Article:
* 2022 stock * "Drake and Tsahar were in Paris as guests at a friend’s wedding. Turning the celebration into a busman’s holiday, the two subsequently went into a studio with veteran German bassist Peter Kowald and American trumpeter Hugh Ragin, who were specifically invited to take part, and produced Open Systems. It’s more than 72½ minutes spread among seven compositions that relate as much to hard core energy music of the late 1960s as the former disc does to spirituality...
... Take the saxman’s “ The Lizards in the Maze ”, one of four Tsahar compositions elaborated here. Beginning with a powerful Wilbur Ware-type string-punishing intro courtesy of Kowald, the freebop head soon gives way to a selection of solos. Even when he soars at the top of his range, Ragin still properly balances every note. In contrast, the tenorist’s tone sometimes slips into altissimo, but is always made up of staccato-inflected sound particles. Probably reminding Drake of his long-time employer Anderson, the percussionist usually meets Tsahar’s steaming thrusts with protracted tattoos, then follows the duet with a calm but heartfelt solo that starts off heavy on the snares and cymbals, but then turns proper attention to all parts of the kit.
Building from an early Ornette Coleman Quartet type of head, “ The Call ” offers more of the same, with Drake in his Ed Blackwell role providing a steady rat-tat-tat and Kowald as Charlie Haden providing the rhythmic bottom. On “ Lonely Woman ” -- a real Coleman line -- he authors a solo which has the different strings on his instrument dialoguing with themselves, and that let’s you know that his assumed identity here was just momentary role playing. Channeling Don Cherry, who spent some time in Paris himself, Ragin not only to creates whinnies and smears to follow Tsahar’s lead, but manages to expose a tiny, melodic passage of modulated beauty, built on short, sharp ascending horn bursts. Odd man out with his tenor tone obviously closer to John Coltrane’s or Ayler’s than Coleman’s alto conception, Tsahar spews out a well-nuanced solo, and after time spent chasing the brass man through the stratosphere, elaborates another motif that drags everyone back to the initial theme.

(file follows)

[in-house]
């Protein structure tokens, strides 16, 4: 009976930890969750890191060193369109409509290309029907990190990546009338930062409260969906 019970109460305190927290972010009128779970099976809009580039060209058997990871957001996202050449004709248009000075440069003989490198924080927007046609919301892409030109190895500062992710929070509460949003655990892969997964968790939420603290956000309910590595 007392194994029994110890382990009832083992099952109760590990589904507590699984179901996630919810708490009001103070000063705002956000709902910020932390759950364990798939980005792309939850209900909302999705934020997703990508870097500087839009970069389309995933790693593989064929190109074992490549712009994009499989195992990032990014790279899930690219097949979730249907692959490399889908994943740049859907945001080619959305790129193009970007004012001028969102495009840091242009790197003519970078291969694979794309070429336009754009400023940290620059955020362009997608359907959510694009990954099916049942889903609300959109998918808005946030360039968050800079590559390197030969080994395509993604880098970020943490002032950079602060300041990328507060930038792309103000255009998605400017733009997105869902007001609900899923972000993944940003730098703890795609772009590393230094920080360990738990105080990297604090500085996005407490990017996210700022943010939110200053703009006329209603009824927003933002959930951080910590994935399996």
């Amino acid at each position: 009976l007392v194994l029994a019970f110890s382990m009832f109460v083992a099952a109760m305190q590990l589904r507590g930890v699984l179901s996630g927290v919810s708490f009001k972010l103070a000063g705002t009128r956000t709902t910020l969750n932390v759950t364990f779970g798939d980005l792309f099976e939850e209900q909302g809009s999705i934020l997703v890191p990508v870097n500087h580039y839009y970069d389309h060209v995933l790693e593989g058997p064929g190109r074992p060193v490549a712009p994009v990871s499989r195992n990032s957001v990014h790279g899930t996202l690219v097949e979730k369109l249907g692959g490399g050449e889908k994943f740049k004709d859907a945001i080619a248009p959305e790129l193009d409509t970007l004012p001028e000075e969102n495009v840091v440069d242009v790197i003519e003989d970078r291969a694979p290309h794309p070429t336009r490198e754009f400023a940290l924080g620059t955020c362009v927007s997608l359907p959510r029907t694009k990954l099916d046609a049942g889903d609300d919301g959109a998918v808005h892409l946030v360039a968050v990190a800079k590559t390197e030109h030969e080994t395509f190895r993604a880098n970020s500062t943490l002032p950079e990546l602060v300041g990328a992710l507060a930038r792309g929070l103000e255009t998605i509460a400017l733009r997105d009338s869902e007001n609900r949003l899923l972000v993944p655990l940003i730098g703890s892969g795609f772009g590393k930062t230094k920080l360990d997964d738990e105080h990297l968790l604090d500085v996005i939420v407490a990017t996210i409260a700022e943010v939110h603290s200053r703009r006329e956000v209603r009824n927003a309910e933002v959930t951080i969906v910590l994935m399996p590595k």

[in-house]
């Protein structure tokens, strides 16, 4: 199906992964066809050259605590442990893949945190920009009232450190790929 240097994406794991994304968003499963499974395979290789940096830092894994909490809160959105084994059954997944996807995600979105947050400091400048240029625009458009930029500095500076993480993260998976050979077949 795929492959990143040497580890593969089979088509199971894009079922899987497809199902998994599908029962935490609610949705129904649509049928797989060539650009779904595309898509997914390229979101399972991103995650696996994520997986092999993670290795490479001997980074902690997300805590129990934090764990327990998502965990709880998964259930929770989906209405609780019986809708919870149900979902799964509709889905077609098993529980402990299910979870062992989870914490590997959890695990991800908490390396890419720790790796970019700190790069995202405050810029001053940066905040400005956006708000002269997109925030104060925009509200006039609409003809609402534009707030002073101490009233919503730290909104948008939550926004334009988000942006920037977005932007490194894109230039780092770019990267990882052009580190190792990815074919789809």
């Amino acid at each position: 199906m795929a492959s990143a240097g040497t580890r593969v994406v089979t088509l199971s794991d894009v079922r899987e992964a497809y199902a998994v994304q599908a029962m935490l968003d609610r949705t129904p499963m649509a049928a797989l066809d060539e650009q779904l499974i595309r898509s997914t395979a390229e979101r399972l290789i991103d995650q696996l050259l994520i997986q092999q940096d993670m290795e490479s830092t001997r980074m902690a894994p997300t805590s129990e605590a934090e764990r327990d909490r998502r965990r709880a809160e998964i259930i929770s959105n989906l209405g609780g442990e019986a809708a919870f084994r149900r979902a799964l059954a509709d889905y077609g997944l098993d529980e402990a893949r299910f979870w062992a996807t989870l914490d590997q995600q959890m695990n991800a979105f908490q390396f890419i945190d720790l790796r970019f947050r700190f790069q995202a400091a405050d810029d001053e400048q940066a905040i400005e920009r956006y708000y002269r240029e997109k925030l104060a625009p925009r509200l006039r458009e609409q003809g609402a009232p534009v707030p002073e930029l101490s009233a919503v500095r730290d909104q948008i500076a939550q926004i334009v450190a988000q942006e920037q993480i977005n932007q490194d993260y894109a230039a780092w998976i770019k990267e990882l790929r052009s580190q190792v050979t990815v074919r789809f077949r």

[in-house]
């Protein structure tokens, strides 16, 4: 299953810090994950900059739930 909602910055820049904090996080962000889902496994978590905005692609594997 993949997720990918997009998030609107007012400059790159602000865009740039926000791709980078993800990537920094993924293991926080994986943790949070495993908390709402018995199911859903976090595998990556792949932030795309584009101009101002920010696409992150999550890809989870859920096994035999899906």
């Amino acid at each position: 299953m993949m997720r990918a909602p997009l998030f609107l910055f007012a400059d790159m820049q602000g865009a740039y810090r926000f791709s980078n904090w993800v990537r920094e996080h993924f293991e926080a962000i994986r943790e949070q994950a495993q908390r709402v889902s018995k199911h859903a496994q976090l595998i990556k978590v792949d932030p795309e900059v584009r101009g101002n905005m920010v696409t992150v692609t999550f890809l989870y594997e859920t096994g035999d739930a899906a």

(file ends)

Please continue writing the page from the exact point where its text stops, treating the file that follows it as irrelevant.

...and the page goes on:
This drawing together seems to be the motif behind Tsahar’s “ Dream Weaverts ” (sic), dedicated to the newly married couple. Although Ragin, using a sort of funky burr sometimes sounds as if he’s playing Charles Mingus ’“ Weird Nightmare ” or Ayler’s “ The Truth Is Marching In ” -- and what are the brassman’s views on marriage? -- the bowed bass and bass clarinet mirror one another with irregular reverberating vibrations. Despite sections where each horn appears to be heading in a contrasting direction, they pull back to meld together before the end. Is there a wedlock partnership metaphor here somewhere?
Finally, Drake presages the pietistic passages he’d be singing three weeks hence in New York on “ Hearts Remembrance ”, where his measured Arabic (?) chanting is complimented by reverberating didgeridoo-like vocal sounds from Kowald and Ragin. Manipulating the buzz of the frame drum and adapting the bass clarinet ’ s natural resonance and some meshed, muted trumpet, the four allude to timeless, primitive music..." - Ken Waxman